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Moms Talk: Kids and Offensive Music Lyrics

Moms Talk is a new feature on Westminster Patch where we invite you and your circle of friends to help build a community of support for parents and their families.

According to the FCC website, broadcasters have wide discretion in choosing their programming. The First Amendment to the Constitution and the Communications Act prohibit the FCC from becoming involved in selecting the content of specific programs or otherwise engaging in activities that might be regarded as censorship.

Indecent programming contains patently offensive sexual or excretory material that does not rise to the level of obscenity. The courts have held that indecent
material is protected by the First Amendment and cannot be banned entirely. FCC rules prohibit indecent speech on broadcast radio and television between 6 a.m. and 10 p.m., when there is reasonable risk that children may be in the audience.

The FCC defines profane material as “including language so grossly offensive to members of the public who actually hear it as to amount to a nuisance.” Like indecency, profane speech is prohibited on broadcast radio and television between 6 a.m. and 10 p.m.

The following article, which appeared on MSNBC.com in 2006, cites a study that suggests teen sexual activity can be directly related to listening to sexually charged song lyrics.

http://www.msnbc.msn.com/id/14227775/ns/health-sexual_health/

We asked our Moms Council to weigh in. Their answers are listed below.
This week's Moms Council contributors: Lisa Bass is the mother of two boys (ages 10 and 9) and one girl (5) and Jen Walker is the mom to two daughters, ages 2 and 4. 


Do you or will you monitor/regulate the music that your children
listen to? If so, how?

Lisa Bass: At this point yes, they are 10, 9 & 5.  They can not buy songs on iTunes without me giving them permission.  I know what songs they are listening to on the radio and we often talk about the lyrics.

Jen Walker: The overprotective mom in me says I'll monitor/regulate what my kids listen to, but the practical me knows this is tough to put into practice and probably unrealistic.  There is so much sexually explicit material on the airwaves already that it is impossible to listen to pop music without being exposed to lyrics full of offensive language that degrades women and makes men seem like sex-starved addicts who think of nothing else.  As my children get older, I hope we'll talk about the music they chose to listen to and why the words matter, but I don't think I will make certain music off limits (that might only increase their desire to listen to it, after all!).  If they persist in listening to the "wrong songs," hopefully my broken record method of repeatedly talking about the lyrics with them will be enough to turn them on to songs with different, positive messages. 


Do you believe that listening to music with sexually offensive
lyrics can in turn cause a teenager to act out sexually?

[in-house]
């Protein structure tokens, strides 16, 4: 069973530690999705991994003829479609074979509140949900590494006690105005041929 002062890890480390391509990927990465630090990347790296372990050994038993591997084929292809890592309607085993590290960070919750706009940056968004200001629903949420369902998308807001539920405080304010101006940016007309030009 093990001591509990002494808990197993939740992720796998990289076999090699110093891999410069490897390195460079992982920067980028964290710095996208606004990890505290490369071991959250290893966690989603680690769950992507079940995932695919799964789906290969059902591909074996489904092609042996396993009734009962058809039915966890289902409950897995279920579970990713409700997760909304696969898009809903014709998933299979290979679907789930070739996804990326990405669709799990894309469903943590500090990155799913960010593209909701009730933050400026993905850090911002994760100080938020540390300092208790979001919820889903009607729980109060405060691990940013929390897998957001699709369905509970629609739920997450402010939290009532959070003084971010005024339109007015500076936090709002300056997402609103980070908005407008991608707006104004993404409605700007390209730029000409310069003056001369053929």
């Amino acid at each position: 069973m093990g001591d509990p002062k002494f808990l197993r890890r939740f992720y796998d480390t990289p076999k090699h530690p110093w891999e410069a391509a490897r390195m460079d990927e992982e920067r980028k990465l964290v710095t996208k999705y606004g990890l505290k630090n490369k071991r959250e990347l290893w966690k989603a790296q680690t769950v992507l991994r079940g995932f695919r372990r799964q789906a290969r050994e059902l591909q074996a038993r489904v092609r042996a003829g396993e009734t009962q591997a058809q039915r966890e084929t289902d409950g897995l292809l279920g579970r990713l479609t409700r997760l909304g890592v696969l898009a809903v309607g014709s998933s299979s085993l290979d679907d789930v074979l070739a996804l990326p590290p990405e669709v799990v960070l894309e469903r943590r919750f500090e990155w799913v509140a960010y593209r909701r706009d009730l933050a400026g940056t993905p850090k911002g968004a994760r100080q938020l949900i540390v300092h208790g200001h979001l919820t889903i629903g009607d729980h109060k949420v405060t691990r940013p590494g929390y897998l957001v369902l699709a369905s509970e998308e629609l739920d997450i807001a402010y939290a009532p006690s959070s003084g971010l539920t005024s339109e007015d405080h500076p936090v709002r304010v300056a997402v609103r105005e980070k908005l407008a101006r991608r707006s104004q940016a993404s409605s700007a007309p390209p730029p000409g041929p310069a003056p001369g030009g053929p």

Lisa Bass: I don't think the lyrics are the only factor in determining whether a teenager becomes sexually active.  Like the article says, kids need to have a good sense of who they are and they'll realize what's appropriate and what's not.  Kids that are well grounded will realize it's just a song that sounds good.  And it's not okay to treat others disrespectfully.  They'll realize who is a good role model and who isn't.  As with everything, the teaching needs to start at home.  Parents need to be involved in their children's lives and parents should be the number one influence in a kid's life, not music.

Jen Walker:  I don't know if listening to music with sexually offensive lyrics can in turn cause a teenager to act out sexually, but I do know that nothing like a conversation about sex with your mom or dad will make you want to turn to a new topic . . .which might mean turning the dial (um . . . do we even have dials anymore?) to a new station, too!


Do you believe that the FCC or some other agency should more
seriously regulate the music that is allowed to be played on public
airwaves?

Lisa Bass: I'm torn about this...the protective mother in me screams "YES, don't let my babies hear this trash!". But the American in me says freedom of speech is a right that needs to be protected.

Jen Walker: As a mom, I don't really think about someone else regulating it, I think more about what I need to be doing with it relative to my own children. 

Lisa (Brown) Pennell February 24, 2011 at 04:44 PM
In my opinion, monitoring the music our kids listen to is not an easy task. With iTunes, Pandora, TV, Sirius, & a gazillion iPhone apps, it is just not realistic to think we can control all of the music our kids consume. As a kid, I was encouraged to express myself through actively participating in and listening to various types of music. Did I have the occasional hiccup where my expression went a little too far, yes! Did I begin to engage in sex because of it, No! My daughter is only two and half, but enjoys listening to Black Eyed Peas, Madonna & a little Metallica here and there. She loves all types of music. And I think kids at this age mimic their parents. As she gets older, I guess I'll just have to be more careful in what type of music I allow her to see me listening to.

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